Classic DACB Collection

All articles created or submitted in the first twenty years of the project, from 1995 to 2015.

Randrianina, Philomène

Alternate Names: Sr. Marie-Ambroise
Catholic Church

Philomène Randrianina was born on September 19, 1887, in Antananarivo; she took her vows on June 29, 1917 in Ambohipo, and entered eternal rest on December 5, 1964 in Androhibe.

Philomène was known by the Sisters of Saint-Joseph of Cluny from birth, because her mother was employed by their community in Mahamasina. When she was twenty-five, she asked to be admitted to the novitiate in Ambohipo. Thus, she was part of that first group of Malagasy novices who aspired to the religious life, and who became one of the living stones in the building of the Church in Madagascar.

After having taken her vows, Sister Ambroise worked on obtaining her certificate of teaching aptitude. Having obtained her diploma, she went to the parochial school in Faravohitra, where she taught the first class for forty-one years. A good teacher and a committed educator, Sister Ambroise gave her students a truly complete human and religious education. Her students became devoted Christian mothers, embroidery artists (“needle-painting,” as it was known), and religious. Nine of them became nuns in the Congregation of Saint-Joseph of Cluny, and three others became Carmelites.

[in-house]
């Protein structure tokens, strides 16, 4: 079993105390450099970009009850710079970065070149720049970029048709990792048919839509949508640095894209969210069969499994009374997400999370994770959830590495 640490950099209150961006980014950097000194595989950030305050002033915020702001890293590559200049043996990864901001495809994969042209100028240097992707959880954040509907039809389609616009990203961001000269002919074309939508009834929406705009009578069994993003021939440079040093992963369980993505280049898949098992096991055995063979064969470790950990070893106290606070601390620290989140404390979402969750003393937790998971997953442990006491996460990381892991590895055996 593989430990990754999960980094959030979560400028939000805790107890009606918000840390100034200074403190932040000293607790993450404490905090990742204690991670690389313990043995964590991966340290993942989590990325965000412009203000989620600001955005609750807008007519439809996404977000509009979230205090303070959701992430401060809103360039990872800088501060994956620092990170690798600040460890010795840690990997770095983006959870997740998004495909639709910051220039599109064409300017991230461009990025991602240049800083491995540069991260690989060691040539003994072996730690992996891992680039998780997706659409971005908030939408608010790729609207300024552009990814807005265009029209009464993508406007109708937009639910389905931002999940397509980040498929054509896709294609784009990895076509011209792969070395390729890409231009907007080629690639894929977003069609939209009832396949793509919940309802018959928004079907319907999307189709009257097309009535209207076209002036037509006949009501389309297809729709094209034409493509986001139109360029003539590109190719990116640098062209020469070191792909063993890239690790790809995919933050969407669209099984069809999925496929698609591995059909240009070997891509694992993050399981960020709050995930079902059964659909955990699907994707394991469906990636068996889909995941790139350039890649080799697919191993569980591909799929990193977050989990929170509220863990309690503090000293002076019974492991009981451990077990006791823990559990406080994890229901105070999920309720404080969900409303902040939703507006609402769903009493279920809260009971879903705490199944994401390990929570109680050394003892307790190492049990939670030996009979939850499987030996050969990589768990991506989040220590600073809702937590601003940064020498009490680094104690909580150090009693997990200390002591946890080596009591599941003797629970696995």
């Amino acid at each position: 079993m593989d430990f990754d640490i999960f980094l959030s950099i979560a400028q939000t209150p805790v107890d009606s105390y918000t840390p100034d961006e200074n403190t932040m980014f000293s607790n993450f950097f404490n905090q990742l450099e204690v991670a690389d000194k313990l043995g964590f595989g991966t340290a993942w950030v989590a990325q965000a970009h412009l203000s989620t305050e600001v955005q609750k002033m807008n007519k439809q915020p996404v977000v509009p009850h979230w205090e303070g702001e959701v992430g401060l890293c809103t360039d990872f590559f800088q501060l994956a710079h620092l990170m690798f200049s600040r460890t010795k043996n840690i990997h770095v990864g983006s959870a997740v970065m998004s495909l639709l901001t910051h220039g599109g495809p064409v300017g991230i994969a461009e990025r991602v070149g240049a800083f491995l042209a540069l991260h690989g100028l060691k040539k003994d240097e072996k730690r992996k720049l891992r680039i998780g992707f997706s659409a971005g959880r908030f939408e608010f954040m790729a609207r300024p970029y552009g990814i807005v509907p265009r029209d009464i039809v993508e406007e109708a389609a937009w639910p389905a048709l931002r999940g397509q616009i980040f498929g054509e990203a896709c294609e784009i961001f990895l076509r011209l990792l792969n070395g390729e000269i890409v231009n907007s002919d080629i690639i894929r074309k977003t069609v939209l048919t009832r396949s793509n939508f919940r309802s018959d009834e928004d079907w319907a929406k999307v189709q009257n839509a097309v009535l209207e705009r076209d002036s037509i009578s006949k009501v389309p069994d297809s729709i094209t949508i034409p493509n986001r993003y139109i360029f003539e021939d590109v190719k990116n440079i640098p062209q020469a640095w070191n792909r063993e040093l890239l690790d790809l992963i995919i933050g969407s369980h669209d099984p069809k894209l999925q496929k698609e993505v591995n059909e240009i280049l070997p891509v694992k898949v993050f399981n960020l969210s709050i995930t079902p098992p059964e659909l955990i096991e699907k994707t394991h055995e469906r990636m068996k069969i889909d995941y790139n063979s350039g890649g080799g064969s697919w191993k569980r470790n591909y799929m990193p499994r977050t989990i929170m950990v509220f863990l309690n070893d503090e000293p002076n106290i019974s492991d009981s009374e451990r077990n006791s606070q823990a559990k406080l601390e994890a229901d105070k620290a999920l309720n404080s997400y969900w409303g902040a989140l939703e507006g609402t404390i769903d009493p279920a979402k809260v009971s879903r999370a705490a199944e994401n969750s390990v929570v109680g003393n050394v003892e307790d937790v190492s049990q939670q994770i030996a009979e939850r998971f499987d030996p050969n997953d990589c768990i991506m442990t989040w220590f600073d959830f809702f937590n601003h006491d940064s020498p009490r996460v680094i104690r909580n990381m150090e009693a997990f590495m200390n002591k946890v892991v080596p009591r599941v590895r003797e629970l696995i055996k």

In 1959, the Malagasy Cross of Merit was conferred upon Sister Ambroise by way of rewarding her for the many years she spent in the service of future generations. In addition, although she was a teacher, Sister Ambroise was also extremely devoted to the care of her fellow sisters in the faith who were handicapped or sick, and they benefitted from all her knowledge, tact, and gentleness in this regard.

One of her former students, who had become the Jesuit Superior, spoke for the entire parish and school of Faravohitra when he gave a farewell funeral oration on the day she was laid to rest.

Sister Marcienne Fabre


Bulletin de la Congrégation de Saint-Joseph de Cluny, No. 273a, vol. 20, p. 1497, December 1967.

This article, which is printed here with permission, is taken from Hommes et Destins: Dictionnaire biographique d’Outre-Mer [Men and Destinies: Overseas Biographical Dictionary], Vol. 3, published in 1977 by the Académie des Sciences d’Outre-Mer (15, rue la Pérouse, 75116, Paris, France). All rights reserved.